Historic building survey and recording project, Hampshire

Bournemouth Archaeology is currently engaged in an exciting renovation project of an early fifteenth century Grade II* Listed Manor House, near Romsey in Hampshire. The building has seen considerable alteration and additions to its original form and is currently in use as a school.

Working in conjunction with the client, architect and Conservation Officer, Bournemouth Archaeology’s Historic Building Specialist Team has been carrying out a historic building survey and recording project, making a detailed photographic and written record of areas of the building being affected by the proposed work in accordance with the requirements of the Notice of Listed Building Consent.

One of the school’s buildings, which is currently being refurbished, has a fascinating history and dates back to at least the 15th century.

The exposure of previously hidden elements of the buildings structural fabric has provided a rare opportunity to look at the phasing of the building and understand how it was built, looked and functioned throughout the centuries.

The next stage of the project will involve taking dendrochronological samples from some of the principal timbers in the building, which have been inaccessible until now. The results from analysis of these samples along with observations made during the recording will be used to compile a Heritage Statement which will document the buildings chronology of phases, which until now has only been possible to a certain degree.

During the final phase of the project we will be providing a series of archaeological investigations in the form of a watching brief during excavations for services in the gardens.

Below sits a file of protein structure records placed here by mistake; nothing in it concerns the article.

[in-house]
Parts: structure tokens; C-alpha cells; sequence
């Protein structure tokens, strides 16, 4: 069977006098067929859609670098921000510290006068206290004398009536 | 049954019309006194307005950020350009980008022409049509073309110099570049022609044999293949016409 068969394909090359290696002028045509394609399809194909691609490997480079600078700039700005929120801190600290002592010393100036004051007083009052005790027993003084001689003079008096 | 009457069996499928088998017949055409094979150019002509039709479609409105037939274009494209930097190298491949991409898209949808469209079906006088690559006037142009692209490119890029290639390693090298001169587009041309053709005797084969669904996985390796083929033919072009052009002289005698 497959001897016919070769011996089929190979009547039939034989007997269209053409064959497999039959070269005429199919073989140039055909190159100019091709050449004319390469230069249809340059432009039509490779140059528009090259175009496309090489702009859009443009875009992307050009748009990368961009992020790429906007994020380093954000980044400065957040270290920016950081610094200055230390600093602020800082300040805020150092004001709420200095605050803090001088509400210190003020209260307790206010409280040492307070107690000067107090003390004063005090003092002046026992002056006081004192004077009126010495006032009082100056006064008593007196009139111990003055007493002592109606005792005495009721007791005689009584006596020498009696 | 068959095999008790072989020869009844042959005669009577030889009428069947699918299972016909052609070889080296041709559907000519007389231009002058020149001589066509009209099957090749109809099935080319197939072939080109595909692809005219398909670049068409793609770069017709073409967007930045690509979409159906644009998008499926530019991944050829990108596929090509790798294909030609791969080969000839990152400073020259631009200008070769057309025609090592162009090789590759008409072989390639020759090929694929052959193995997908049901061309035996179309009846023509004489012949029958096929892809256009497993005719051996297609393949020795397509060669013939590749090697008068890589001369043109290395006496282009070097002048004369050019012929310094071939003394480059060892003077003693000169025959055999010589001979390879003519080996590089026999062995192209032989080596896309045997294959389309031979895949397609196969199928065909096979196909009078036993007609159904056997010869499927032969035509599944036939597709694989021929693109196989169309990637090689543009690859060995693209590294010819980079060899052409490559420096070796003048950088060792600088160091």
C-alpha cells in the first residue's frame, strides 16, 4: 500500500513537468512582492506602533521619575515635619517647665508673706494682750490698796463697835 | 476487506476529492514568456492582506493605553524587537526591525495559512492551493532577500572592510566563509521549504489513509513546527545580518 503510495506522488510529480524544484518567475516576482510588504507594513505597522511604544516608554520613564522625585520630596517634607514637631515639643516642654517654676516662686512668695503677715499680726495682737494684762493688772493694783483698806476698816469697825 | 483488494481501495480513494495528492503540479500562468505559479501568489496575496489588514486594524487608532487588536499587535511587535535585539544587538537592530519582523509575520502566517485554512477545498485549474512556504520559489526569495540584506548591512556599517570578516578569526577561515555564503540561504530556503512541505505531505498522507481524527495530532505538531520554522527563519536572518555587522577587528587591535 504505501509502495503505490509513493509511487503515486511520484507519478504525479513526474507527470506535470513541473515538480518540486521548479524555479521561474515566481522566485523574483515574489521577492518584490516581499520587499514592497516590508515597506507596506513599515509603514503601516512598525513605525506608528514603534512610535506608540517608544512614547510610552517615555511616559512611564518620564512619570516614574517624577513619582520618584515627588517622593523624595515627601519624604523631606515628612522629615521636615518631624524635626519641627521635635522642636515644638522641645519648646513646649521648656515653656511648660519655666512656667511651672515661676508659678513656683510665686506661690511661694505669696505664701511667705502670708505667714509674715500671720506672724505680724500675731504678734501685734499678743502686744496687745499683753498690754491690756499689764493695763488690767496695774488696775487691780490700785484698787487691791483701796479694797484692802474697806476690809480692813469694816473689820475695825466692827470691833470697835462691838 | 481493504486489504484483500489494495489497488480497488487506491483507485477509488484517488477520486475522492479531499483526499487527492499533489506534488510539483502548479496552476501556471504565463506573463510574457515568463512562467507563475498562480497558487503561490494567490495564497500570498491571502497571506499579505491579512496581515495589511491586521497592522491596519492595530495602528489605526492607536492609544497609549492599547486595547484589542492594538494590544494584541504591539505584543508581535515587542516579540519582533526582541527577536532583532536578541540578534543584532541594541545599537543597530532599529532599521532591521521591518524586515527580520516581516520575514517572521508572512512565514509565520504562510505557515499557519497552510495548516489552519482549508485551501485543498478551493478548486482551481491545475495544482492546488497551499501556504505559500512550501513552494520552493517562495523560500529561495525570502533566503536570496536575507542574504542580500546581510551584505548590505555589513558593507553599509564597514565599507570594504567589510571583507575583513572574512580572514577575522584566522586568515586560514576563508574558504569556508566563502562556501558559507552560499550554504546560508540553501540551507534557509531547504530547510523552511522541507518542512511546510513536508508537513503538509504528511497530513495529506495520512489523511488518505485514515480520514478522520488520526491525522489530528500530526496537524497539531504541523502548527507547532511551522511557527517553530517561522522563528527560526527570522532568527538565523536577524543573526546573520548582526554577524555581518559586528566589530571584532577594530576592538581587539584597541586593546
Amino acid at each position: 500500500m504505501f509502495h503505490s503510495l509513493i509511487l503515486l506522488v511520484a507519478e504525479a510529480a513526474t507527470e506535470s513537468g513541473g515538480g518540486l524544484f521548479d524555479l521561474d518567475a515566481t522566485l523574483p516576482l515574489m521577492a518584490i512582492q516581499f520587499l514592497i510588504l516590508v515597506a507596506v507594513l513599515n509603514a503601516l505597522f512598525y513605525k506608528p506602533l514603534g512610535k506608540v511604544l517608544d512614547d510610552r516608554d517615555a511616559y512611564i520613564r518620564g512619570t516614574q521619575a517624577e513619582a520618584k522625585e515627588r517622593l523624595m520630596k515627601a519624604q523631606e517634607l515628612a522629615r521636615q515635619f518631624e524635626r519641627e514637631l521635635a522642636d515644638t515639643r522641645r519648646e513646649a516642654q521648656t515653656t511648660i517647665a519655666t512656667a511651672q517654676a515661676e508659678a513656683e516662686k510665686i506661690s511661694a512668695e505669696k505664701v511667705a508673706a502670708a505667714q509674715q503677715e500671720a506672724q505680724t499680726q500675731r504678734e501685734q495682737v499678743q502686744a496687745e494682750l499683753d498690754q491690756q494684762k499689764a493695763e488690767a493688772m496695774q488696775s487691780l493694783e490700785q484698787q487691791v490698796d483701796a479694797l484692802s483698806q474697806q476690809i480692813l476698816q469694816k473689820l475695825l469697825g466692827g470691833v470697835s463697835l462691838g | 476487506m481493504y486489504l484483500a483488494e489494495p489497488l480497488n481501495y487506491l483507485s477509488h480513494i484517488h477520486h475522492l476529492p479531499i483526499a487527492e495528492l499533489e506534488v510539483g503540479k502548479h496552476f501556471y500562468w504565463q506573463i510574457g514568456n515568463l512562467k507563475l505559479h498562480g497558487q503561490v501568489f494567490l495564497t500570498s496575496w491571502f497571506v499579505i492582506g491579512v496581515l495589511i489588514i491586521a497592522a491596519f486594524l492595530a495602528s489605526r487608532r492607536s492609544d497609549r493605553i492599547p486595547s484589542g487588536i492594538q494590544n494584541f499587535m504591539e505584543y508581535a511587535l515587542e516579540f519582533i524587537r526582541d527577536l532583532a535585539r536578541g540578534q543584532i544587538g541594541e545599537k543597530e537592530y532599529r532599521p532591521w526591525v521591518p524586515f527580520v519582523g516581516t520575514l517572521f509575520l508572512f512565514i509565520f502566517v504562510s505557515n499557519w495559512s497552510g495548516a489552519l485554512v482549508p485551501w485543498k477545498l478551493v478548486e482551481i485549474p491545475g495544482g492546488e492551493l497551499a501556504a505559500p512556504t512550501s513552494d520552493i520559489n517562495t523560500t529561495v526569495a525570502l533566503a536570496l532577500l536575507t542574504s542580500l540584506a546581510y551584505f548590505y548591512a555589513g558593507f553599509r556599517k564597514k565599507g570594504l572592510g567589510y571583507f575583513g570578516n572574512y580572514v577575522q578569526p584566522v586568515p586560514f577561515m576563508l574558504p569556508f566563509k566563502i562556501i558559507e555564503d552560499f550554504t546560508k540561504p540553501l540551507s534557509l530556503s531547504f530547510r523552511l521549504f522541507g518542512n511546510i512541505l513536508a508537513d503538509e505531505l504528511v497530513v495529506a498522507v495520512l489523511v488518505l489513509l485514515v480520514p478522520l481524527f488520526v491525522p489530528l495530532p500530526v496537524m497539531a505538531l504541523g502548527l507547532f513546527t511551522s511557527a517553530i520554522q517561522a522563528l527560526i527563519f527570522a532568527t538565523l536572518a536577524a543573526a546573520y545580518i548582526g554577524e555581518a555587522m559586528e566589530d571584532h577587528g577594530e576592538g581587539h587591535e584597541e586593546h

The vertical timber in this photo is a corner of a medieval hall house, and the earliest phase of the building. The horizontal timber on top of it would have supported the principal rafters of the original roof structure, which is now long gone.

The removal of plaster from this chimney breast shows the fireplace has been reconfigured at least three times.

This early post medieval window had been covered over and forgotten about. It is a lovely example of what can be found during the renovation of a historic building.

Geophysics & Archaeological Evaluation, Oxfordshire

Bournemouth Archaeology has just completed an archaeological mitigation project for one of the UK’s largest solar PV installations, situated at Shelswell Park, near Bicester in Oxfordshire. The 15ha site will have around 18,000 solar panels and will be capable of generating enough electricity to power around 1,000 homes.

Working closely with Oxfordshire County Council Archaeological Services the project involved geophysical survey of 15ha of farmland using a magnetometer, followed by a Strip, Map and Sample evaluation project and watching brief during the installation. It’s been cold and wet and conditions have been suitably wintery for the time of year but the results have been amazing. The magnetometer survey identified a series of anomalies interpreted as Prehistoric enclosure ditches, round houses, hearths, kilns and field boundaries, as well as a trackway that may have linked two deserted medieval villages close to the site. Casual field walking identified a number of clusters of flint artefacts which complimented the geophysical survey.

Magnetometry results showing sub-surface features at the Shelswell Park site.

The results of the excavation and watching brief revealed there were two geographically separate settlements on the site, dating to the Bronze and Iron Ages. The southernmost settlement had moderately sized enclosure ditches as well as a number of post holes and pits attesting to domestic activity. Although only a small number of finds came from these features, enough pottery was recovered to enable us to date it to the Bronze Age. The Iron Age settlement covered the northern part of the site. In this area we found some substantially sized ditches, rings of post holes, gullies and three hearth pits. During investigation of these features we found some distinctly Iron Age pottery, animal bone and a hammer stone.

Drawing a ditch section on a cold and frosty morning.

Our work at Shelswell Park plays on our strengths of having one of the best equipped archaeological consultancies for geophysical survey equipment in the UK, as well as having extensive in-house capabilities encompassing heritage consultancy, archaeological mitigation project management, project design, landscape study, excavation and reporting.

Look out for future blog updates to find out more about the services Bournemouth Archaeology offers and the projects we undertake.